You may like the Rome Walking Tour and Cooking Class, which combines an historic walking tour of the city with a small group cooking class – all in roughly four hours, leaving you plenty of time to do what you’d like with the rest of your holiday.

Is it hands-on?
Not all cooking classes are the same – some are more “demonstration” than hands-on class. You can certainly learn from such demo-only classes, but nothing can replace actually getting your hands dirty with an instructor around to help provide guidance. Hands-on classes may take a little longer, but that’s time well spent. Additionally, if there’s ever an issue with a language barrier, then being able to get hands-on instruction will circumvent the confusion of a misunderstood word.

How many people are involved?
Any student will tell you learning is more effective when class size is kept small, and cooking classes are no exception. Choosing a cooking class with a good teacher-to-student ratio means you’re more likely to get personal assistance when you need it. Plus, you’re likely to have more fun that way, too.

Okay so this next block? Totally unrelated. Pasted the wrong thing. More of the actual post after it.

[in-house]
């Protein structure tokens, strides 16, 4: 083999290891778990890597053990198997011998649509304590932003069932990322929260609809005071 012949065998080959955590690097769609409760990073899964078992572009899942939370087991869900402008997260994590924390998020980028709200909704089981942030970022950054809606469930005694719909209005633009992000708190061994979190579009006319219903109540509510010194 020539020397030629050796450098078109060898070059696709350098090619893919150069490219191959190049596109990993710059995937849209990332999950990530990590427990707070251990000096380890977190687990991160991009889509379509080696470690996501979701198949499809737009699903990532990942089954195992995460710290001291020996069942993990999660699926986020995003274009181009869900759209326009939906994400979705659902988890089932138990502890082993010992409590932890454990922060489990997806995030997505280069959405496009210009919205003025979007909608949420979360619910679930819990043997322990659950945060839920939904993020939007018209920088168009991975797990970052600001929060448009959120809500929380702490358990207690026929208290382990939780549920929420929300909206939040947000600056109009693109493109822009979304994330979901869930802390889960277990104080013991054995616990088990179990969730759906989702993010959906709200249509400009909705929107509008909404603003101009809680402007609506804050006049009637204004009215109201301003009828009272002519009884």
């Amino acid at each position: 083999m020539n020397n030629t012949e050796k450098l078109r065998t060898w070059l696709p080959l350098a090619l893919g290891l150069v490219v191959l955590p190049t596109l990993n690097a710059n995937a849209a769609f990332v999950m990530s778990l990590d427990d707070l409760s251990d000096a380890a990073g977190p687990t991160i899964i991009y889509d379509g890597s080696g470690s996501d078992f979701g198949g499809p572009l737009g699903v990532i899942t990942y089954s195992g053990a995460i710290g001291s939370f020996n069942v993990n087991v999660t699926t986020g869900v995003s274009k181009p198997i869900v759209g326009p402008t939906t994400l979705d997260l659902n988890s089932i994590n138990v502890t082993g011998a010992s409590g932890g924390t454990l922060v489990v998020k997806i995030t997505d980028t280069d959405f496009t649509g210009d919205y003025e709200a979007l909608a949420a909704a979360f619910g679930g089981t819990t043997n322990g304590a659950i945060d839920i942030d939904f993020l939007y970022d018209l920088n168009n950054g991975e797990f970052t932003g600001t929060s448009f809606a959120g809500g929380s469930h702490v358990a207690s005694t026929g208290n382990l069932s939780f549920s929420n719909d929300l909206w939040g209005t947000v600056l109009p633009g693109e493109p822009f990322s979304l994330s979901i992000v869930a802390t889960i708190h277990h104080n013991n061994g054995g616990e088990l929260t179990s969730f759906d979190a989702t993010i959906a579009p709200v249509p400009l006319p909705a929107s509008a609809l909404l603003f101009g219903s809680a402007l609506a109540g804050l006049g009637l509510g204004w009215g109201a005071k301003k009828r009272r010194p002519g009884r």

Viator’s Small Group Cooking Lesson in Rome will be no more than eight people, and includes shopping for the ingredients and then turning them into a meal in a private kitchen.

Does it include anything else?
Does the class begin with a walking tour of the local market, so you can learn about choosing what goes into the meal you’re about to prepare? Will you get wine pairing tips to go with your newly-learned cooking skills? Is the class outside the city center, which will give you a chance to see another environment than just Rome? Check out every class listing to see if it includes “extras” that can make the experience richer – that may explain why some classes are more expensive than others, and that added cost may be totally worth it.

The Small Group Cooking Lesson in the Roman Countryside offers a full day of market shopping, cooking class, and wine matching tips, all of which takes place outside Rome for a beautiful change of scenery.

 – Jessica Spiegel

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Perfetto! Your Perfect Cooking Class in Rome from Rome Things To Do